Solid friction is characterized as the force between two surfaces that can impede motion and generate heat. Friction, often referred to as drag, manifests when an object like a vehicle or falling leaf moves through a gas (encountering air resistance), hindering the object’s motion. Similarly, friction (drag) comes into play when an object moves through a liquid. Drag intensifies with the object’s speed, functioning to decrease acceleration and decelerate the object.

## Methods To Reduce Friction

• To reduce friction, applying lubrication to the surfaces in contact can minimize resistance and facilitate smoother motion.
• Smoothening the surfaces through techniques like polishing is an effective method to decrease friction, promoting more seamless interaction between them.
• Introducing ball bearings or rollers between surfaces helps in reducing friction by allowing smooth rotation, minimizing direct surface-to-surface contact.
• Employing an air cushion between surfaces, as seen in technologies like hovercrafts, creates a layer of air that significantly reduces friction, enabling smoother movement over surfaces.

## Maximizing The Beneficial Impacts Of Friction

Utilizing Treads: Friction plays a crucial role in the movement of vehicles. In the absence of friction, a vehicle would be unable to progress, as its tires would simply spin in place. Friction facilitates the tires in gripping the road surface, allowing them to roll without slipping. Particularly on rainy days, a moving vehicle might skid on wet roads. To counter this, tires are designed with treads—grooves that efficiently channel water away from beneath the tires. This design enhances tire grip on wet roads, preventing skidding.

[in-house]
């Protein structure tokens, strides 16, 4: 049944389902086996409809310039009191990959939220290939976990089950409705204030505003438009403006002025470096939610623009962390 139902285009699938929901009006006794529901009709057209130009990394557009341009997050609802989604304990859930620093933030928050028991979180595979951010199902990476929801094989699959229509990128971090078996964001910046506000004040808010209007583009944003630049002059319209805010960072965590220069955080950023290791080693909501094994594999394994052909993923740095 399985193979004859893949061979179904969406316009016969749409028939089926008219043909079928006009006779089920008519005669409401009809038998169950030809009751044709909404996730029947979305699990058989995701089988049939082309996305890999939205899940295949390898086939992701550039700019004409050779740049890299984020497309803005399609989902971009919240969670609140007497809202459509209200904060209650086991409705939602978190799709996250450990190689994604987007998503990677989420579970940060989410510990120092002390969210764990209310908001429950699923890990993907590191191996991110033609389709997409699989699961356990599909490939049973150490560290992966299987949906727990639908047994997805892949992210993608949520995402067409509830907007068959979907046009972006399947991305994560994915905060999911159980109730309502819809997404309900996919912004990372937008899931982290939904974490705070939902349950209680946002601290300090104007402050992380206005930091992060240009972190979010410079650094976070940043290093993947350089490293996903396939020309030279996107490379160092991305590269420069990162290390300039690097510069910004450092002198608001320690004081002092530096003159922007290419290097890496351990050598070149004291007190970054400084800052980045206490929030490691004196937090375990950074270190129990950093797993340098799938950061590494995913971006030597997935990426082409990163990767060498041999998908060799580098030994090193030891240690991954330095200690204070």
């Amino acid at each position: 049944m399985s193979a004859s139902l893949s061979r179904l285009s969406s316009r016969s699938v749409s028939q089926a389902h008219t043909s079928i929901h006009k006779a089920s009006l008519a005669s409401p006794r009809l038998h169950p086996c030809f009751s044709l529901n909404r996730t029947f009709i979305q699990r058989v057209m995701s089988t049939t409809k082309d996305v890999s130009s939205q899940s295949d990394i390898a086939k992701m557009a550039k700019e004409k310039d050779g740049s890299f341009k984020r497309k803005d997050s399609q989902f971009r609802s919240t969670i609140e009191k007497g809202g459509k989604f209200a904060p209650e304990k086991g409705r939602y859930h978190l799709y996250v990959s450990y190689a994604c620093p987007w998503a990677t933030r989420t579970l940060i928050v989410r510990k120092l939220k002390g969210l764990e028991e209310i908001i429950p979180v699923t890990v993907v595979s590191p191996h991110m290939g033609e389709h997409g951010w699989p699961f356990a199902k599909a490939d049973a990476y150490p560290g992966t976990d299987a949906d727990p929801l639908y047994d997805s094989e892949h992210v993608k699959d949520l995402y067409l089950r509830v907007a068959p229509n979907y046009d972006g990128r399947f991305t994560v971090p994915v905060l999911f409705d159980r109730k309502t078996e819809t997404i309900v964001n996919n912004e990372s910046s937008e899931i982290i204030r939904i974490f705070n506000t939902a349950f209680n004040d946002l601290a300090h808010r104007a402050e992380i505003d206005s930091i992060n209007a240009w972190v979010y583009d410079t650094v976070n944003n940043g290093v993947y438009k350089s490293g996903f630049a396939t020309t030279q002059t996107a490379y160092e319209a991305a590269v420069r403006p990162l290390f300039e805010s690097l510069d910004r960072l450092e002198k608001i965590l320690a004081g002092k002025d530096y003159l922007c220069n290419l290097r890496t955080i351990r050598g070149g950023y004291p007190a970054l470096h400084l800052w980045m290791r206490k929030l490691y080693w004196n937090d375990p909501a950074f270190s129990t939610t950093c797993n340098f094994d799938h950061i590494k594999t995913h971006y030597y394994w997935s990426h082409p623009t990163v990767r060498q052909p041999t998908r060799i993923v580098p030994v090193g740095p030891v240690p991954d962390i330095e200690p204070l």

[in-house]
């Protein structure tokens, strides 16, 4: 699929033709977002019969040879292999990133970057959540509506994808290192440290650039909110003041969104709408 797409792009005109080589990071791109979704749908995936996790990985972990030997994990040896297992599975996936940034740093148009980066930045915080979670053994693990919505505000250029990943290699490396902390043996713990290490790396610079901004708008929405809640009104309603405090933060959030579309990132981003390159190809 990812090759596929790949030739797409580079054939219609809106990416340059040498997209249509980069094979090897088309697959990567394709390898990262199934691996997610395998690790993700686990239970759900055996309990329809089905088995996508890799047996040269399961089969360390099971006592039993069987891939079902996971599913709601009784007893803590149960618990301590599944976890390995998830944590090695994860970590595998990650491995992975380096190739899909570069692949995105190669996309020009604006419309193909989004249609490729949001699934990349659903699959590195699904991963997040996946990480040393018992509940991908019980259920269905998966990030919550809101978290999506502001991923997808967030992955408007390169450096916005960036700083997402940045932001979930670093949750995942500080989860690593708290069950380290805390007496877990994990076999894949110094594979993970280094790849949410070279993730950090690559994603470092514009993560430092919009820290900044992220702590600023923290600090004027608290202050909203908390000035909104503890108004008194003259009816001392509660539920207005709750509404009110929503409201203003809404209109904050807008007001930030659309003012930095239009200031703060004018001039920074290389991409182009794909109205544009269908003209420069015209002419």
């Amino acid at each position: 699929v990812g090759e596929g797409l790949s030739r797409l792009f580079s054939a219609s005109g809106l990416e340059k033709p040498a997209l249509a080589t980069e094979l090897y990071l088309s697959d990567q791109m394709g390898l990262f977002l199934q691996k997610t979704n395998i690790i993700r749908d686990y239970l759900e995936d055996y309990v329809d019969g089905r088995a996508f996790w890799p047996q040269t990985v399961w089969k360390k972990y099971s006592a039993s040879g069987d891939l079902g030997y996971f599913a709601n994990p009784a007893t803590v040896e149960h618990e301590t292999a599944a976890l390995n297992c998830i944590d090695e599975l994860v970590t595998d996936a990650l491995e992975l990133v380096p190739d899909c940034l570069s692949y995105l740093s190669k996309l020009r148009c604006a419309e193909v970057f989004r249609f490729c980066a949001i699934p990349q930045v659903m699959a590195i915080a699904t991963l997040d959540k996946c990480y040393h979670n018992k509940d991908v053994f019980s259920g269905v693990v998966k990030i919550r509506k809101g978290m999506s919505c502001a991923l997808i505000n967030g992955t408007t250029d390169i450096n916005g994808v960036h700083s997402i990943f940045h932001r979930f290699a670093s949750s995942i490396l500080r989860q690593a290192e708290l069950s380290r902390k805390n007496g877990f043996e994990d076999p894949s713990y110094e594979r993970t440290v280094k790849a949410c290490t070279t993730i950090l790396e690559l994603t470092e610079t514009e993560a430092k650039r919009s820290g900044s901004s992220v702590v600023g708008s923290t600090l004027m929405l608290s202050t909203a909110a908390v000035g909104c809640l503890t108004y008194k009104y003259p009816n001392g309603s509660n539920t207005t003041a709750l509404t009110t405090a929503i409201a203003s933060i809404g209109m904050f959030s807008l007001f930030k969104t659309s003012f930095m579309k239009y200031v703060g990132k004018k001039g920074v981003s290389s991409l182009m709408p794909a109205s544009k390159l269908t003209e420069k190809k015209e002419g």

Using a Parachute: Air resistance, a form of friction in the air, influences the speed of a skydiver in midair. To accelerate, the skydiver minimizes air resistance by reducing the surface area in contact with the air, adopting a head-first position. Conversely, to decelerate, the skydiver increases air resistance by expanding the surface area in contact with the air, assuming a spread-eagle position. For a safe landing, the skydiver significantly boosts air resistance by employing the much larger surface area of an open parachute.

Using Chalk: Rock climbers rely on a secure grip on the rock surface with their hands and feet. To enhance their grip, climbers commonly use chalk powder on their hands to absorb perspiration. This application of chalk helps to improve their grip and maintain a firm hold on the rock surface.

## [Optional] Additional Notes On Friction

• The major cause of friction between solids appears to be the forces of attraction, known as adhesion (electromagnetic forces), between the contact regions of the surfaces, which are always microscopically irregular. Friction arises from shearing these “welded” junctions and from the actions of the irregularities of the harder surface plowing across the softer surface.
• Sliding friction arises because of relative motion between surfaces. There are two kinds of sliding friction: static and kinetic. Static sliding friction refers to the amount of force that needs to be overcome to start motion. On the other hand, kinetic sliding friction is the force that needs to be overcome in order to maintain relative motion between the surfaces.
• The force required to start motion, or to overcome static friction, is always greater than the force required to continue the motion, or to overcome kinetic friction.
• From experiments, sliding friction is found to be proportional to the load or weight of the body in contact with a surface and is nearly independent of the area of contact.